Sunday, April 29, 2012

The Garden...Up Close and Personal

WOW! I had no idea how different the veggies would look from one week to the next. Everything is going ca-razy! With the addition of tomato cages and my friend, Hooty, the garden is super happy. I don't want to overstep my bounds but I may be selling tomatoes on the corner in front of my house this summer. This is going to be a photo heavy post so enjoy the view! 
Herbs, herbs and more herbs!  Rosemary, Greek oregano, basil, and sage.The tomatoes are caged!  And, Hooty's in the house!!

Monday, April 23, 2012

More from the vegetable garden...

It is so exciting to watch a vegetable garden grow!  I can see my little corner of the gardening world from my bedroom window...didn't really intend to do that but so glad I did.  Every morning, I open the shades and it makes me smile to see how happy all of the plants are.  I must get tomato cages this week or my tomatoes will be close to out of control but I really want to find just the right ones and haven't seen them yet.  There they are at the top end of the photo...I promise to get up close and personal with all of the plants for the next post but wanted you to get the whole picture.  In the foreground are beets.  I have been thinning them like mad but they insist on multiplying so we should have lots and lots of beets with goat cheese, sauteed beet greens and beet salads.  I grew up thinking there were only pickled beets in jars, that bright magenta!  A color that truly does not exist in nature!  But I discovered how delicious beets can be when roasted until just tender and then tossed with other wonderful flavors like vinaigrettes and cheeses (especially goat).  I have people in classes who cringe at the thought of beets but never say anything until after they have tasted the ones we make in class.  Then, it's...I don't like beets but these are so good!  So...get ready to try my beets, we will be having them in class!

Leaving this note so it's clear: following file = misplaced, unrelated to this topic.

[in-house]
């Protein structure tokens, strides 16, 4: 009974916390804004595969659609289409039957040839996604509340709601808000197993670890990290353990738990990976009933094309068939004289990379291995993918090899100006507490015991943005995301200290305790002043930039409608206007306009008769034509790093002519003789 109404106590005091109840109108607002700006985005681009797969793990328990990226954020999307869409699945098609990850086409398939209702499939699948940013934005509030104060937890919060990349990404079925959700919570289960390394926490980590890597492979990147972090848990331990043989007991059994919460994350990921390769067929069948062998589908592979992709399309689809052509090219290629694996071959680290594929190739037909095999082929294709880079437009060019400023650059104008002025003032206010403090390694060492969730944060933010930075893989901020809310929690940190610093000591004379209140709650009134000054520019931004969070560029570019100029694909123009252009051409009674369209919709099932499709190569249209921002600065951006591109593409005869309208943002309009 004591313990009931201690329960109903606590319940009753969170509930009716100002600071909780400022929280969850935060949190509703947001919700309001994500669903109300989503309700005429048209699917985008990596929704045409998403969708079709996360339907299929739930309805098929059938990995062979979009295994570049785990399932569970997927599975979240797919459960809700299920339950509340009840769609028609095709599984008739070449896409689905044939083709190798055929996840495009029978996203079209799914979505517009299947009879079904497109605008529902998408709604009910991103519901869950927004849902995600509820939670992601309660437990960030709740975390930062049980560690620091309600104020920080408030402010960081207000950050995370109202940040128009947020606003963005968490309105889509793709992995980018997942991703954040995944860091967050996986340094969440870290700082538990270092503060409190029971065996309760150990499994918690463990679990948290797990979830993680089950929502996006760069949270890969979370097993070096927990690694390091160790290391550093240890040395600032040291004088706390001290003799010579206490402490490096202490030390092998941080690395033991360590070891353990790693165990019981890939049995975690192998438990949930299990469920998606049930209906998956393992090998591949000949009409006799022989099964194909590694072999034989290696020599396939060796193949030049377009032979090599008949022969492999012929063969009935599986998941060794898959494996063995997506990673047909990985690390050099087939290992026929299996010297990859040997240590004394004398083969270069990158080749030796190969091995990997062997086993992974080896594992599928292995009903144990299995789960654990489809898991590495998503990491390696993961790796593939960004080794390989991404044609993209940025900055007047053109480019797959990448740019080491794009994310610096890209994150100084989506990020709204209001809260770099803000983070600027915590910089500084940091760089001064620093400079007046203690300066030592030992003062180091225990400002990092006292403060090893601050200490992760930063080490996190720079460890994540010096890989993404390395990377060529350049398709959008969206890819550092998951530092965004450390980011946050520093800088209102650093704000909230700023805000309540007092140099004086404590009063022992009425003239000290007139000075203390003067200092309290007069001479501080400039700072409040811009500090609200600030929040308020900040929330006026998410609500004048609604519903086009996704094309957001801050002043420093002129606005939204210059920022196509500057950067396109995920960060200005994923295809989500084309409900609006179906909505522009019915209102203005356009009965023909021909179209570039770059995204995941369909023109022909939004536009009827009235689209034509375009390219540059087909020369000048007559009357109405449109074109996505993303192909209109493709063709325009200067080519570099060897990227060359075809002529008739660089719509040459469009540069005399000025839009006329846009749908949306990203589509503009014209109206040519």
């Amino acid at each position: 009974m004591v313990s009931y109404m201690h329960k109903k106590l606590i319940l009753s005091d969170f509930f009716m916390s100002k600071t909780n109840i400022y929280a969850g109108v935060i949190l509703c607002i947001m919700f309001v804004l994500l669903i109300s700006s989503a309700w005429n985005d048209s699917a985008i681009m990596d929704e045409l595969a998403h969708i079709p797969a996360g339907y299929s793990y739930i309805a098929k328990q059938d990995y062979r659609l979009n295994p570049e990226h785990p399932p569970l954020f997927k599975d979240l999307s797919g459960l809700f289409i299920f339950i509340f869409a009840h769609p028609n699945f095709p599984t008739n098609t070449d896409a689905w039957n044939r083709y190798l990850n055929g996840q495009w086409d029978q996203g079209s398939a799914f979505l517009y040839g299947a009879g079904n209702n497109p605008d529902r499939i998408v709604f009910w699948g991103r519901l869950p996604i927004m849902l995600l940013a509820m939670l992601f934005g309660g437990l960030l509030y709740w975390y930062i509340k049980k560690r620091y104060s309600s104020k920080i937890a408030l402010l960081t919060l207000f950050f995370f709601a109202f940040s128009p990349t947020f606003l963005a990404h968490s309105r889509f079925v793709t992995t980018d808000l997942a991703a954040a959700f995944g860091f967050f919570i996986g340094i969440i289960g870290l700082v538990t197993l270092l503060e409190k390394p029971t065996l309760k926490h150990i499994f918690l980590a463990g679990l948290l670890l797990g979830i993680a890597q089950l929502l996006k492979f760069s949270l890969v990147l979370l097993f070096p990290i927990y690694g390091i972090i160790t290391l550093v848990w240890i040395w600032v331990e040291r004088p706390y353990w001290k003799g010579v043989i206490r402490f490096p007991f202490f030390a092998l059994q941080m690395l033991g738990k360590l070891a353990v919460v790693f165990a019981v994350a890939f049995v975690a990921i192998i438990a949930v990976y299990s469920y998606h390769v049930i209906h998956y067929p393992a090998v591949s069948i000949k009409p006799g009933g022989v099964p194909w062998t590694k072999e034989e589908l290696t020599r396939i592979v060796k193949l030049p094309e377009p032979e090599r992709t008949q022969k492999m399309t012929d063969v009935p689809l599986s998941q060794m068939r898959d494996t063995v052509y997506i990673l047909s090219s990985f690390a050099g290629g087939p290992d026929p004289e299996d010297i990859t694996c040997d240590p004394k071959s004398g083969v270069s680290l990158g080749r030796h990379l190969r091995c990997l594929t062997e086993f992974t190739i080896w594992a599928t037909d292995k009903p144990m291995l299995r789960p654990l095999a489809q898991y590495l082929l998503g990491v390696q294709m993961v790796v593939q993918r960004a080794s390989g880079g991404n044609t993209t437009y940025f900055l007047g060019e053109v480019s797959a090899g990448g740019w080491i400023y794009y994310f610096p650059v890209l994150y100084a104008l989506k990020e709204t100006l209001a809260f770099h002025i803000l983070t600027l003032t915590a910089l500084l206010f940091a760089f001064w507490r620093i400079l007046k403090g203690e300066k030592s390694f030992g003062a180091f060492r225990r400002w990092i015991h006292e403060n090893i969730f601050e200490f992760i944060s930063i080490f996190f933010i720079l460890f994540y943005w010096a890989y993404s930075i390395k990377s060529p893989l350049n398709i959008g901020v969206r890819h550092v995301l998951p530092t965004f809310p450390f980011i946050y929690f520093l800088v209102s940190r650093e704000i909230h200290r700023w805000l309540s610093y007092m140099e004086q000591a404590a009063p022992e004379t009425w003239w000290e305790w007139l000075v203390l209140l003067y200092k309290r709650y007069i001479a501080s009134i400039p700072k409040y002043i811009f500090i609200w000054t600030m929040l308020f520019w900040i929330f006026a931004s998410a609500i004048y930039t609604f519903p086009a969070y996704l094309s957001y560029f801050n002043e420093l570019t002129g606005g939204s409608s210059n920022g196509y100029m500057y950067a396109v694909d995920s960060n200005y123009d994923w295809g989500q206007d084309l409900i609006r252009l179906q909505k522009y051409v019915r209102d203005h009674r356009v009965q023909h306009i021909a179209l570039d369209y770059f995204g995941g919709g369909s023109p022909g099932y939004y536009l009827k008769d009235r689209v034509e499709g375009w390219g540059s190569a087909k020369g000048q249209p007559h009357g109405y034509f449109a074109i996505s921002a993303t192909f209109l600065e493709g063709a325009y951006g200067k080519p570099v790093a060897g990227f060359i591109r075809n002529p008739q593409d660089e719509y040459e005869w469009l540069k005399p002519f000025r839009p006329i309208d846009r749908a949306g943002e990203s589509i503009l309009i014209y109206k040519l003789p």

Now this picture is really exciting!  There are beautiful peppers (red bells and poblanos), butternut squash and a cucumber plant (only one because they go crazy) at the top of the photo.  Next down are rows and rows of my favorite...arugula!  I can't wait to start the harvest and believe me, there will be lots!  It is so wonderful in salads but is sublime...not wimpy like spinach but has that lovely peppery bite that stands up to beef and lamb and then blends beautifully with fish and poultry.  DIVINE!  Next to the arugula...carrots!  They are in need of thinning so I will be in the carrot bed tonight and whoever is walking through my vegetable patch (Mr. Squirrel)...I will be on the lookout for you!  Closest to the bottom, radishes that have been thinned and are growing like ca-razy!  The plant is a second butternut squash...hoping for squash blossoms to stuff, yummy!

And, now the lovely herb container garden.  That's Greek oregano on the right in front then next to it and behind, basil that I have already trimmed once...I see pesto in my future and in my freezer, next is sage.  If you haven't used fresh sage in soup or on pizza or in your Thanksgiving dressing, you need to get some and go for it.  Wonderful heady and earthy pine fragrance...and it will remind you of the holidays.  Last but definitely not least, my friend, rosemary.  I have a very funny (ironic) rosemary story where a chef friend of mine insisted that my rosemary plant was lavender and even had me smell it and then said...see, it's lavender!  Well, no, honey, it ain't lavender and if you think it is...turn in your chef's coat, right away.  So there you have it...Week Two of the vegetable adventure!  Stay tuned for next week...

Sunday, April 15, 2012

I LOVE my garden!